Despite a year-over-year dip in both revenues (14%) and net income (18%) for the company as a whole, Microsoft's Entertainment and Devices Division – which houses the Xbox, Games for Windows, and Zune brands, amongst others – nearly doubled its operating income in the period ending September 30, thanks to "decreased Xbox 360 platform costs," meaning console production costs.

The company reports that "EDD revenue was flat with growth in Xbox 360 platform and PC game revenue offset by decreased revenue from the non-gaming portion of the business" (think: Zune, Windows Mobile). Even with "decreased revenue per console resulting from price reductions during the past 12 months," Xbox 360 platform and PC game revenue increased by 8% "due mainly to increased revenue from Xbox Live and Xbox 360 video games." While the 2.1 million Xbox consoles shipped for the quarter just misses the 2.2 million mark from last year, those reduced production costs help.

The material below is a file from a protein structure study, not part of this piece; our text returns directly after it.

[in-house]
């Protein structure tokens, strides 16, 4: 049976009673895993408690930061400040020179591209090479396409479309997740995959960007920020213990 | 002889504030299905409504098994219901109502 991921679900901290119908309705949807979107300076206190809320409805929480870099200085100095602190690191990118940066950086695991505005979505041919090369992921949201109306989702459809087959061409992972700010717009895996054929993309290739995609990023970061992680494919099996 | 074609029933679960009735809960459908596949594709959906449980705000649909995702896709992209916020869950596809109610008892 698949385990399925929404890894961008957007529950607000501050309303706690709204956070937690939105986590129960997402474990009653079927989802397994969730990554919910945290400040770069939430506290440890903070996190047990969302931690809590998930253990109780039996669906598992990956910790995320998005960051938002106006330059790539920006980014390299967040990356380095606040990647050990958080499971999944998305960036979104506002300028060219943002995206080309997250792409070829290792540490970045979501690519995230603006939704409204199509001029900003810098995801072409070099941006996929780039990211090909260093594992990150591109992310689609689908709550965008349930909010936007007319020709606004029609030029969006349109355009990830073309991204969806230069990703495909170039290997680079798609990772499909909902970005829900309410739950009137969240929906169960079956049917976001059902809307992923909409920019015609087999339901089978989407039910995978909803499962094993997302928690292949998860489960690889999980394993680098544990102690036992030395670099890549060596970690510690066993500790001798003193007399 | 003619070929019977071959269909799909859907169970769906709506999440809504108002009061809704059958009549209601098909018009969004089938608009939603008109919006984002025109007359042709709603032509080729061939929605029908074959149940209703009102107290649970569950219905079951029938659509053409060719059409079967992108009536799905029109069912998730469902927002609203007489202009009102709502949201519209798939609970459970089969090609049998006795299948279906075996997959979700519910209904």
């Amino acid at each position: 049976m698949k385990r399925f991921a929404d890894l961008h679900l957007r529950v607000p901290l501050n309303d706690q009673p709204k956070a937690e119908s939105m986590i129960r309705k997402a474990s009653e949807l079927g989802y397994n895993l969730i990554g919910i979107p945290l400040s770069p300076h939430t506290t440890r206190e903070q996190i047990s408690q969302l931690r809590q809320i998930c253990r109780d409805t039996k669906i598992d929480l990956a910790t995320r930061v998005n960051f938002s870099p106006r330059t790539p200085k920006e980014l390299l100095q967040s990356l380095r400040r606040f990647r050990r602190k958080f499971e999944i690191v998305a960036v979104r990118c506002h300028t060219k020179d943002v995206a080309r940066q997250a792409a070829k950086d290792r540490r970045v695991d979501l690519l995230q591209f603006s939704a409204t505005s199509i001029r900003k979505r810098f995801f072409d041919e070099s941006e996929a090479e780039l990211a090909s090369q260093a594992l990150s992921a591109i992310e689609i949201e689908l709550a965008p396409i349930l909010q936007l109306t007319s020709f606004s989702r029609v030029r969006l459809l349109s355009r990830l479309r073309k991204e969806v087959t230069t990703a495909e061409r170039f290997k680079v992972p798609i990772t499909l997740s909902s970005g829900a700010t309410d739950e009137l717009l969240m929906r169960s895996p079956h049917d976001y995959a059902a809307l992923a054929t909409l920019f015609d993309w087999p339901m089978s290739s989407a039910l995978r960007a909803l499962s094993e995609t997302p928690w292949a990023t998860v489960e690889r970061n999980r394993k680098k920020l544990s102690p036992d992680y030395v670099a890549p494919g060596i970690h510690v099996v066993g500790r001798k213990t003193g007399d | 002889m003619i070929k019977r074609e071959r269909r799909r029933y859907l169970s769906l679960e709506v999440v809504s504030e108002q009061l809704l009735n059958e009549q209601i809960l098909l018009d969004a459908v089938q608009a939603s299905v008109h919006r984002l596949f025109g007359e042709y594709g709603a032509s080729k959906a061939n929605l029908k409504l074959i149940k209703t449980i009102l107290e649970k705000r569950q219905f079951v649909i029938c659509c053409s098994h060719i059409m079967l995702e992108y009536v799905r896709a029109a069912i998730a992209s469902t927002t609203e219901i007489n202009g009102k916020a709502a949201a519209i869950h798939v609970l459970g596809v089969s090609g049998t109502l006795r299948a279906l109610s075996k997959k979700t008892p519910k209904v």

With the Xbox sharing top billing with Microsoft's flagship money maker, Windows, on the earnings announcement – both "exceed[ing] expectations due to strong consumer demand" – it seems that Microsoft finally has a consistent hit on its hands. Now, let's talk about accessory pricing ...

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